The National Association of Boat Owners (NABO) have given us permission to publish the following extracts, first from the Chairman’s editorial in the latest edition of NABO news, secondly their complaint to British Waterways about their continual ‘interpretations’ of the various laws.
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In previous issues I have written about the need to take legal advice over a variety of BW licence conditions. We went ahead and spent a considerable sum on this during the summer.
The legal team have now given us some 20 pages of close-typed wisdom, which will help us to understand the Acts and gain an insight as to what a senior Court might say. It has been very revealing and not surprisingly, there is a range of opinion that does not match up with the interpretation by BW over very many issues.
So what to do next?
The benefit of such advice is not gained by publishing it all. The issues are opinion and in any future court case or discussion with BW it does not help if we show our hand. BW has a lot at stake with this and can be expected to try and outgun us with legal teams all paid for, at least in part, with licence money. So we have to be a bit more subtle. We made a start by making a formal complaint to BW over four well-known licensing issues.
BW have interpreted these in their licence conditions when common sense says that they are wide of what is reasonable, and our legal advice is that, in their opinion, is not in accordance with the law. The letter is included elsewhere in this edition.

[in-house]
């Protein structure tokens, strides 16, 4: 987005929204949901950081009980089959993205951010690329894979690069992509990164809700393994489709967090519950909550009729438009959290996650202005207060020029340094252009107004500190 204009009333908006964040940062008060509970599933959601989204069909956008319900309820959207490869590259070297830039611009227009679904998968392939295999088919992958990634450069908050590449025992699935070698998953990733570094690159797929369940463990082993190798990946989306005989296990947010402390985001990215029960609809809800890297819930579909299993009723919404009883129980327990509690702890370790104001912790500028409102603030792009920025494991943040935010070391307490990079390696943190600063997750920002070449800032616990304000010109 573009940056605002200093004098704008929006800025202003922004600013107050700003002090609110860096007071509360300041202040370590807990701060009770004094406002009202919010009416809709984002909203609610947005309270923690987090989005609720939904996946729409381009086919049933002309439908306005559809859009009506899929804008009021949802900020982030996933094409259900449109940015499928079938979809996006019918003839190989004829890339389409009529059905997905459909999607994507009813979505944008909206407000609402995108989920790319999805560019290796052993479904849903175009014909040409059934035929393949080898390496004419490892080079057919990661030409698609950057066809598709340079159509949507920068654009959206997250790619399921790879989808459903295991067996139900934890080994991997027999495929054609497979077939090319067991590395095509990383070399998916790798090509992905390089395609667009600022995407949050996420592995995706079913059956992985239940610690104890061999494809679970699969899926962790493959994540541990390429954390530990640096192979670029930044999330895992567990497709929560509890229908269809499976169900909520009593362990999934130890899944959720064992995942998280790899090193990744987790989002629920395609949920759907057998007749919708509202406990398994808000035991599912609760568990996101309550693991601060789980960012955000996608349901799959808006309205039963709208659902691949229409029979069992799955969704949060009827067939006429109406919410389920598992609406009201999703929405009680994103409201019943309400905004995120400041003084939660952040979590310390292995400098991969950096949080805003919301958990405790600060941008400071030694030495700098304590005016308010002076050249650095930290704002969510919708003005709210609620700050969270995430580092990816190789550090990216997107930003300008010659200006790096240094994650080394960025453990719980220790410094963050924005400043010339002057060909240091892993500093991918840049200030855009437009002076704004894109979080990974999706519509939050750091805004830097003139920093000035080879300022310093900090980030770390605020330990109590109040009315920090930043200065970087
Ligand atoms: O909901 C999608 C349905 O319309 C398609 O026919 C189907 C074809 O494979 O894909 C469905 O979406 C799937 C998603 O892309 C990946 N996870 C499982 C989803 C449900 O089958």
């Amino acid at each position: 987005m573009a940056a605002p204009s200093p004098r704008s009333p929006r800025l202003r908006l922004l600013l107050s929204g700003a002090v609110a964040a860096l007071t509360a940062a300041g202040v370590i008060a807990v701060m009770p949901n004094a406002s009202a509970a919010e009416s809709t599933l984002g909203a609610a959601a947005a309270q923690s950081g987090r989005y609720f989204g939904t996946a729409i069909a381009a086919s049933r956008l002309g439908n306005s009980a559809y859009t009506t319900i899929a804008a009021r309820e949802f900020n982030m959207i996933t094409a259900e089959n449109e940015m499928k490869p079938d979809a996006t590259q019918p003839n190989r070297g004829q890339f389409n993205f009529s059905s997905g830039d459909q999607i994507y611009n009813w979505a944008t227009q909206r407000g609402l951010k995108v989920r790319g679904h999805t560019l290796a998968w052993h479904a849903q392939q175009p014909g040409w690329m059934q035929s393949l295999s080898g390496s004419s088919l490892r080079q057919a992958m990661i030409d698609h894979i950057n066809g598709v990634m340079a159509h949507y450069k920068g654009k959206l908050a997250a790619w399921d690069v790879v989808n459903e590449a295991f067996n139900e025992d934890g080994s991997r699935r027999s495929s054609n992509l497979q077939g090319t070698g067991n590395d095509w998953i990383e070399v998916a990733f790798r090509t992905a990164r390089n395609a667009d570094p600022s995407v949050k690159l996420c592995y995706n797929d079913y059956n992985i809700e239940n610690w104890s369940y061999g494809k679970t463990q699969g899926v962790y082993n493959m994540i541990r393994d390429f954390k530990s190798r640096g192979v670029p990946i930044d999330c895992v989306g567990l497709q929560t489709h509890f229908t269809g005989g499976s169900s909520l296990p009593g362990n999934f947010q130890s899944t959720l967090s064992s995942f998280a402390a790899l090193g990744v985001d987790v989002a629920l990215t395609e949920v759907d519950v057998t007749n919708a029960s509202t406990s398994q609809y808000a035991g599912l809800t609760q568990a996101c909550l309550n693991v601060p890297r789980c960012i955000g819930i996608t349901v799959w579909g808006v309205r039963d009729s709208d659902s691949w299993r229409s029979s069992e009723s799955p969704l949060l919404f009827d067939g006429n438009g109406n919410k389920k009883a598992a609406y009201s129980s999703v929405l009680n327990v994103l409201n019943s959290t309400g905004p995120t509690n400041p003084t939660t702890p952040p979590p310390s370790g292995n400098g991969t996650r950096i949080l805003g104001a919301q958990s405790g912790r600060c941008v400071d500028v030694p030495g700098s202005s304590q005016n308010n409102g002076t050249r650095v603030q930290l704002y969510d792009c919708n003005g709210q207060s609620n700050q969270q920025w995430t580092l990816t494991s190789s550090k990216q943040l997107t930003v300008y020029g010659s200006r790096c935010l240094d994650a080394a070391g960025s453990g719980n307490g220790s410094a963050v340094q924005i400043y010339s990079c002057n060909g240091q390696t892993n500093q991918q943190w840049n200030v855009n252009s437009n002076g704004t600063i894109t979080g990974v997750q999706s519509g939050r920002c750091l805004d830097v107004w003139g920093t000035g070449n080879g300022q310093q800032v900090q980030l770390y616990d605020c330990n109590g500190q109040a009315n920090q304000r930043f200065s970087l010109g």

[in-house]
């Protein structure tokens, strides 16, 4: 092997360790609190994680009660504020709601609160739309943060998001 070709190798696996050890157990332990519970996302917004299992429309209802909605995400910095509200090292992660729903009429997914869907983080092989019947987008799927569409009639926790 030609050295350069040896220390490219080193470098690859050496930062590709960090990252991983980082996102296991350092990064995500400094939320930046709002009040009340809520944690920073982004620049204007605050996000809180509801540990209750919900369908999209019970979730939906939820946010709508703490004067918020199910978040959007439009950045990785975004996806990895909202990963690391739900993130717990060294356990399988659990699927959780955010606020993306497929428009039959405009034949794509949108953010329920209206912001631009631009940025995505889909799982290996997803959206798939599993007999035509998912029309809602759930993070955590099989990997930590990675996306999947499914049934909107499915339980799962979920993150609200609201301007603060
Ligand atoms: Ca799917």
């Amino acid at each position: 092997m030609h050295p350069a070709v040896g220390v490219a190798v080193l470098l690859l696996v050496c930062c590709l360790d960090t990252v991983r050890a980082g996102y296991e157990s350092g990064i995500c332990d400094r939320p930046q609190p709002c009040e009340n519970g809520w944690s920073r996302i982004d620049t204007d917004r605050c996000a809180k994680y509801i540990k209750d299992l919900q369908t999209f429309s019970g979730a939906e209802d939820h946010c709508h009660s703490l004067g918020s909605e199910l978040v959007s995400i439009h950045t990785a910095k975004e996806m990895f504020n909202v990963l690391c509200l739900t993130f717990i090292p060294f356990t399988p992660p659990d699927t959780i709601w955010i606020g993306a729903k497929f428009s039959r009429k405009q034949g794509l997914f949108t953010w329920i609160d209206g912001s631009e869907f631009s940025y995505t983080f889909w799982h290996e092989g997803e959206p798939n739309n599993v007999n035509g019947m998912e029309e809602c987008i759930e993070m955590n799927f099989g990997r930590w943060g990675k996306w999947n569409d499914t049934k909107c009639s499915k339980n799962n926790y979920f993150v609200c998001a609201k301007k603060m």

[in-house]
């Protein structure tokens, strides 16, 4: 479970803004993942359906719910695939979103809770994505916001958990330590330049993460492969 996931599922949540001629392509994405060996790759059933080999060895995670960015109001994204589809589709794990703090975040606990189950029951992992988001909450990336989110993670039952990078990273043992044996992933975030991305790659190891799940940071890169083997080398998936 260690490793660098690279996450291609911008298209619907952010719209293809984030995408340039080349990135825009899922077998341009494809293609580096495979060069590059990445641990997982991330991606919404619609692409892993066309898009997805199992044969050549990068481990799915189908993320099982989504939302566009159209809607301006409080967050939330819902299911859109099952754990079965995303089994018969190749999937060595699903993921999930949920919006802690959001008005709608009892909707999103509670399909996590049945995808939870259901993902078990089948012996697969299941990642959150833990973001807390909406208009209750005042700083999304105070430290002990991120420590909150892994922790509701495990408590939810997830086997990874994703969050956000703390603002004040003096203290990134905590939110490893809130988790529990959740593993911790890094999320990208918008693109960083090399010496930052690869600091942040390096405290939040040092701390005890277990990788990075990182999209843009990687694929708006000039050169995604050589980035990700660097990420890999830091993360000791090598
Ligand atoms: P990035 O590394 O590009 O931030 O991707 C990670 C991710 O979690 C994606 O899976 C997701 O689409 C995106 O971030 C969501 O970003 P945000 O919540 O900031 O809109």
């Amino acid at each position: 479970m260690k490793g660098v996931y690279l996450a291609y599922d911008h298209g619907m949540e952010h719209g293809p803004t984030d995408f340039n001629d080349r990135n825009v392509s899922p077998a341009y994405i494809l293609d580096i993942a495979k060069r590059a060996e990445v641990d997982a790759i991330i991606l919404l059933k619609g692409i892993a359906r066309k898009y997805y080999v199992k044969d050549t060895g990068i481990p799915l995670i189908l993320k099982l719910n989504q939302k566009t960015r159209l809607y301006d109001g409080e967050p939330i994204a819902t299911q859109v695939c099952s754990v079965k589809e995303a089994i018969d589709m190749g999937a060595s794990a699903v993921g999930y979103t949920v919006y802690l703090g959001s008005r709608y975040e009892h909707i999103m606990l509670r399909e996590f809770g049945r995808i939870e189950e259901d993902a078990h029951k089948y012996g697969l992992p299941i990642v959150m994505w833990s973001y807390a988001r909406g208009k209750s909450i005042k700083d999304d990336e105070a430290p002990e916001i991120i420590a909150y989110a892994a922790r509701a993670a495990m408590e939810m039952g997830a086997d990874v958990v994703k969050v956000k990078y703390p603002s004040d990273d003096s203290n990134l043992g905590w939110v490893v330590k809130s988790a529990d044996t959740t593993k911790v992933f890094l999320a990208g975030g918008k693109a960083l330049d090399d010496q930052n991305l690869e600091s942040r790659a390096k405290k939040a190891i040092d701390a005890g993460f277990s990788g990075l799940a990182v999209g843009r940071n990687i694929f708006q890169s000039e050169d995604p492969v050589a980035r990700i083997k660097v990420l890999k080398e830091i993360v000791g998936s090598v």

As I write, we have just received their response. Have they rolled over and agreed with us? Of course not, and we will have to take it further.
In summary, they say that the Transport Act of 1962 gives them wide discretionary powers and they can do as they think fit with licence conditions, not withstanding the wording of later Acts. I wonder why Parliament bothered with Acts such as 83 and 95? They might just as well have left it all to BW. Oh dear, we are going to be unpopular again.
More generally on licence and moorings issues, BW is taking action on the K & A in a major way. And about time too many will say. Some cases are very clear, but others less so and of course there are innocents caught up in the excitement.
Council members have been involved to try and understand what is happening and ensure that members have the necessary knowledge to respond to BW, to correct them when they are clearly in the wrong, and present their own information when this has not been taken into account. This is NABO at its best, and the legal opinion helps Council to better understand the law, where it is hard, and where it is opinion.
BW would have us believe that its opinion is the law, but in fact this can only be tested in court. I think this is really important for all boat owners.
BW cannot manage the waterways on the basis of its own legal opinion.
The text of the letter to British Waterways follows;
GENERAL TERMS AND CONDITIONS FOR BOAT LICENCES